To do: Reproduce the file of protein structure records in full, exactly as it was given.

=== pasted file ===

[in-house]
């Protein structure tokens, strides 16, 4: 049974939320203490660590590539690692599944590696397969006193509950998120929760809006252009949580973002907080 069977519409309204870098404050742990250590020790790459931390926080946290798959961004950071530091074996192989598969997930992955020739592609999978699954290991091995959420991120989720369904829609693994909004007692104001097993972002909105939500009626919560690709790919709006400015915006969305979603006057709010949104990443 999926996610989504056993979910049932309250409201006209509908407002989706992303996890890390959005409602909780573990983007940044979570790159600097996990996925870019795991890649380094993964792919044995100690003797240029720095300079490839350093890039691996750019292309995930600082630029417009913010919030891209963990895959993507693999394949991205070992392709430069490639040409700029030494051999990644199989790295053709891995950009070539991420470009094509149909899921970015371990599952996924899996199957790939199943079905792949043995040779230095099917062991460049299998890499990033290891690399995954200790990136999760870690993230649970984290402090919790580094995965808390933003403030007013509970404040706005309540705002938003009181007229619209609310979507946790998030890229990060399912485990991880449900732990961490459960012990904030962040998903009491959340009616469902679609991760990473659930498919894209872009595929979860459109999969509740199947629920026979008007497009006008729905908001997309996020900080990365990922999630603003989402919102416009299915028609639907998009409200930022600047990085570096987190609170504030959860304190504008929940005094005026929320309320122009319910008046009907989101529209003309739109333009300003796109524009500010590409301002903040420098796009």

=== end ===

[in-house]
């Protein structure tokens, strides 16, 4: 049974939320203490660590590539690692599944590696397969006193509950998120929760809006252009949580973002907080 069977519409309204870098404050742990250590020790790459931390926080946290798959961004950071530091074996192989598969997930992955020739592609999978699954290991091995959420991120989720369904829609693994909004007692104001097993972002909105939500009626919560690709790919709006400015915006969305979603006057709010949104990443 999926996610989504056993979910049932309250409201006209509908407002989706992303996890890390959005409602909780573990983007940044979570790159600097996990996925870019795991890649380094993964792919044995100690003797240029720095300079490839350093890039691996750019292309995930600082630029417009913010919030891209963990895959993507693999394949991205070992392709430069490639040409700029030494051999990644199989790295053709891995950009070539991420470009094509149909899921970015371990599952996924899996199957790939199943079905792949043995040779230095099917062991460049299998890499990033290891690399995954200790990136999760870690993230649970984290402090919790580094995965808390933003403030007013509970404040706005309540705002938003009181007229619209609310979507946790998030890229990060399912485990991880449900732990961490459960012990904030962040998903009491959340009616469902679609991760990473659930498919894209872009595929979860459109999969509740199947629920026979008007497009006008729905908001997309996020900080990365990922999630603003989402919102416009299915028609639907998009409200930022600047990085570096987190609170504030959860304190504008929940005094005026929320309320122009319910008046009907989101529209003309739109333009300003796109524009500010590409301002903040420098796009």